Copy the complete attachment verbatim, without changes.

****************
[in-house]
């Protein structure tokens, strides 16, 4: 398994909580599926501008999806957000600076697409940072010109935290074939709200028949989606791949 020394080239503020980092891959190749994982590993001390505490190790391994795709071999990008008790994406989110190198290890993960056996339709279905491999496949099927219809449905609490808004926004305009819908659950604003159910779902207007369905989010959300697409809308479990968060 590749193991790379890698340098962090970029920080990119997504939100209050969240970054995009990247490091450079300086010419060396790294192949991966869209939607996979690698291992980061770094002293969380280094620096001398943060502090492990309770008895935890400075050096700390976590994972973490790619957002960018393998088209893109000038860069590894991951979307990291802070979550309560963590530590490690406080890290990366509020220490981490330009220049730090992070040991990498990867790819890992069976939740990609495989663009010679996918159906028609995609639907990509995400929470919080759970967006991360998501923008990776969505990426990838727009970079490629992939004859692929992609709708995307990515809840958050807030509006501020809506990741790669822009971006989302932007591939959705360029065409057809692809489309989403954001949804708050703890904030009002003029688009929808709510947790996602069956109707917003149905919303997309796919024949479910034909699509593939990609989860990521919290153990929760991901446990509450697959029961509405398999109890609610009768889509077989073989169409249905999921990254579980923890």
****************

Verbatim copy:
[in-house]
């Protein structure tokens, strides 16, 4: 398994909580599926501008999806957000600076697409940072010109935290074939709200028949989606791949 020394080239503020980092891959190749994982590993001390505490190790391994795709071999990008008790994406989110190198290890993960056996339709279905491999496949099927219809449905609490808004926004305009819908659950604003159910779902207007369905989010959300697409809308479990968060 590749193991790379890698340098962090970029920080990119997504939100209050969240970054995009990247490091450079300086010419060396790294192949991966869209939607996979690698291992980061770094002293969380280094620096001398943060502090492990309770008895935890400075050096700390976590994972973490790619957002960018393998088209893109000038860069590894991951979307990291802070979550309560963590530590490690406080890290990366509020220490981490330009220049730090992070040991990498990867790819890992069976939740990609495989663009010679996918159906028609995609639907990509995400929470919080759970967006991360998501923008990776969505990426990838727009970079490629992939004859692929992609709708995307990515809840958050807030509006501020809506990741790669822009971006989302932007591939959705360029065409057809692809489309989403954001949804708050703890904030009002003029688009929808709510947790996602069956109707917003149905919303997309796919024949479910034909699509593939990609989860990521919290153990929760991901446990509450697959029961509405398999109890609610009768889509077989073989169409249905999921990254579980923890």